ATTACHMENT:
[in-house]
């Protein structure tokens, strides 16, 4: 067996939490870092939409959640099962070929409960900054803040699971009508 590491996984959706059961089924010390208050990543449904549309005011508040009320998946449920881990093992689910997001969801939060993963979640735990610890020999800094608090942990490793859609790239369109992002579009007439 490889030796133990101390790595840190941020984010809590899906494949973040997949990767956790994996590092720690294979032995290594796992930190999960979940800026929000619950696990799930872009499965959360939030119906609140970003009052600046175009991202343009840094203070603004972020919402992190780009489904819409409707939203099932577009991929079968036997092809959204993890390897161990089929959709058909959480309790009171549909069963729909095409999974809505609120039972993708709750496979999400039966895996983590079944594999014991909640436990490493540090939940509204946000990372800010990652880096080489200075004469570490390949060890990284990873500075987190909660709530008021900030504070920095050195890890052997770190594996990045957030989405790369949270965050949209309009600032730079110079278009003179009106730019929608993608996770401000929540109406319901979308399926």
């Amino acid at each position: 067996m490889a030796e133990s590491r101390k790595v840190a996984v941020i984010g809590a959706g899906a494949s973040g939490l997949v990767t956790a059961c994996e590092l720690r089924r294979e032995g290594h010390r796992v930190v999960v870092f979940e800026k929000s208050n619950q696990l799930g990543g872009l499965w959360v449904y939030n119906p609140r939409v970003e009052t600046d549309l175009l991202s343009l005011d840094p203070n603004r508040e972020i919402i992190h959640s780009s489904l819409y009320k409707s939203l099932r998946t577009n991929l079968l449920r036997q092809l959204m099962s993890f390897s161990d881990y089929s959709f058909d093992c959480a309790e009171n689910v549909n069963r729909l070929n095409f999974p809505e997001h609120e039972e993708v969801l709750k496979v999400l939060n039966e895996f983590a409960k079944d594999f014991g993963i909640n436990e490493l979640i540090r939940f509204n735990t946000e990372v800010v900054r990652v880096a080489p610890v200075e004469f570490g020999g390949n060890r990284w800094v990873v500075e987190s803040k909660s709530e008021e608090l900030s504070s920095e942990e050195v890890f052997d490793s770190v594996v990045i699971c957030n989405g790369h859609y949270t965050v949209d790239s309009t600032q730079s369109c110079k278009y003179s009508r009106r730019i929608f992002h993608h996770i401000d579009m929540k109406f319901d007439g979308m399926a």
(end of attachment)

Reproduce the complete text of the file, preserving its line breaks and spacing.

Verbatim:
[in-house]
């Protein structure tokens, strides 16, 4: 067996939490870092939409959640099962070929409960900054803040699971009508 590491996984959706059961089924010390208050990543449904549309005011508040009320998946449920881990093992689910997001969801939060993963979640735990610890020999800094608090942990490793859609790239369109992002579009007439 490889030796133990101390790595840190941020984010809590899906494949973040997949990767956790994996590092720690294979032995290594796992930190999960979940800026929000619950696990799930872009499965959360939030119906609140970003009052600046175009991202343009840094203070603004972020919402992190780009489904819409409707939203099932577009991929079968036997092809959204993890390897161990089929959709058909959480309790009171549909069963729909095409999974809505609120039972993708709750496979999400039966895996983590079944594999014991909640436990490493540090939940509204946000990372800010990652880096080489200075004469570490390949060890990284990873500075987190909660709530008021900030504070920095050195890890052997770190594996990045957030989405790369949270965050949209309009600032730079110079278009003179009106730019929608993608996770401000929540109406319901979308399926």
């Amino acid at each position: 067996m490889a030796e133990s590491r101390k790595v840190a996984v941020i984010g809590a959706g899906a494949s973040g939490l997949v990767t956790a059961c994996e590092l720690r089924r294979e032995g290594h010390r796992v930190v999960v870092f979940e800026k929000s208050n619950q696990l799930g990543g872009l499965w959360v449904y939030n119906p609140r939409v970003e009052t600046d549309l175009l991202s343009l005011d840094p203070n603004r508040e972020i919402i992190h959640s780009s489904l819409y009320k409707s939203l099932r998946t577009n991929l079968l449920r036997q092809l959204m099962s993890f390897s161990d881990y089929s959709f058909d093992c959480a309790e009171n689910v549909n069963r729909l070929n095409f999974p809505e997001h609120e039972e993708v969801l709750k496979v999400l939060n039966e895996f983590a409960k079944d594999f014991g993963i909640n436990e490493l979640i540090r939940f509204n735990t946000e990372v800010v900054r990652v880096a080489p610890v200075e004469f570490g020999g390949n060890r990284w800094v990873v500075e987190s803040k909660s709530e008021e608090l900030s504070s920095e942990e050195v890890f052997d490793s770190v594996v990045i699971c957030n989405g790369h859609y949270t965050v949209d790239s309009t600032q730079s369109c110079k278009y003179s009508r009106r730019i929608f992002h993608h996770i401000d579009m929540k109406f319901d007439g979308m399926a």